> THC overturning rates, it is inconceivable to me that we could be 99% sure
> of anything--implied by the "exceptionally unlikely" label--given the
> plausibility of an unhappy combo of climate sensitivity, slower than
> current A/OGCMs initial THC strength and more rapid CO2 increase
> scenarios. Also, if 21st century actions could trigger 22nd century
> irreversible consequences, it would be irresponsible of us to not mention
> this possibility in a footnote at least, and not to simply let the matter
> rest with a very low likelihood of a collapse wholly within the 21st
> century. So my view is to add a footnote to this effect and be sure to
> convey the many paramenters that are uncertain which determine the
> likelihood of this event.
> Thanks again for the good work on this improtant table. Cheers, Steve
>
>
> On Wed, 23 Aug 2000, Thomas Stocker wrote:
>
> > DEar Jerry, Tim and Ron et al
> >
> > I agree that an abrupt collapse - abrupt meaning within less than a
> decade, say
> > - has not been simulated by any climate model (3D and intermediate
> complexity)
> > in response to increasing CO2. Some models do show for longer
> integrations a
> > complete collapse that occurs within about 100-150 years. If you put that
> into
> > context of the apparent stability of THC during the last 10,000 years or
> so,
> > this is pretty "abrupt".
> >
> > Following up on the discussion regarding THC collapse, I think the
> statement Ron
> > apparently added to Ch9 needs to be made more specific. In order to keep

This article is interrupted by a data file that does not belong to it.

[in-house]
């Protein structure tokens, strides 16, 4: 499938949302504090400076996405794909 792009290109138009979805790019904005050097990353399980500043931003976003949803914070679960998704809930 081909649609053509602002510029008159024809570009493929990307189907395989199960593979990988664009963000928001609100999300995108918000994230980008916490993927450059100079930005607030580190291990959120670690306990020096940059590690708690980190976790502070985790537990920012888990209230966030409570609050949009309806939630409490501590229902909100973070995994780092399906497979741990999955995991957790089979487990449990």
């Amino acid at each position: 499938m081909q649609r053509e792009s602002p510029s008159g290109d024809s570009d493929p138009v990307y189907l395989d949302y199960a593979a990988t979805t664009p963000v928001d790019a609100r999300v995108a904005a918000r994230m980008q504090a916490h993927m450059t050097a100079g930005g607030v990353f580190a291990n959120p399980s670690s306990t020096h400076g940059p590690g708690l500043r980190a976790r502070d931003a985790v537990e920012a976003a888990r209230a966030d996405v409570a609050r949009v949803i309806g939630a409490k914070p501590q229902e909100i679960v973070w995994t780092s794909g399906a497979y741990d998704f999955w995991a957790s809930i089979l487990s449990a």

> Ch7 and
> > Ch9 consistent, I propose to Ron the following revision:
> >
> > "It seems that the likelihood of a collapse of the THC by year 2100 is
> less
> > than previously thought in the SAR based on the AOGCM results to date."
> >
> > There is really no model basis to extend this statement beyond 2100 as
> evidenced
> > by the figures that we show in TAR. There are many models that now run up
> to
> > 2060, some up to 2100, but very few longer.
> >
> > Also I should add for your information, that we add to Ch7 a sentence:
> >
> > "Models with reduced THC appear to be more susceptible for a
> > shutdown."
> >
> > Models indicate that the THC becomes more susceptible to collapse if
> previously
> > reduced (GFDL results by Tziperman, Science 97 and JPO 99). This is
> important as
> > "collapse unlikely by 2100" should not tempt people to conclude that THC
> > collapse is hence not an issue. The contrary is true: reduction means
> > destabilisation.
> >
> > Best regards
> >
> > thomas
> > --
> > ------------------------------------------------------------------
> > Thomas Stocker
> > Climate and Environmental Physics stocker@climate.unibe.ch
> > Physics Institute, University of Bern phone: +41 31 631 44 64
> > Sidlerstrasse 5 NEW fax: +41 31 631 87 42
> > 3012 Bern, Switzerland http://www.climate.unibe.ch/~stocker
> > ------------------------------------------------------------------
> >
>
> ------
> Stephen H. Schneider
> Dept. of Biological Sciences
> Stanford University
> Stanford, CA 94305-5020 U.S.A.
>
> Tel: (650)725-9978
> Fax: (650)725-4387
> shs@leland.stanford.edu
>
>
>
>
>

------
Stephen H. Schneider
Dept. of Biological Sciences
Stanford University
Stanford, CA 94305-5020 U.S.A.

Tel: (650)725-9978
Fax: (650)725-4387
shs@leland.stanford.edu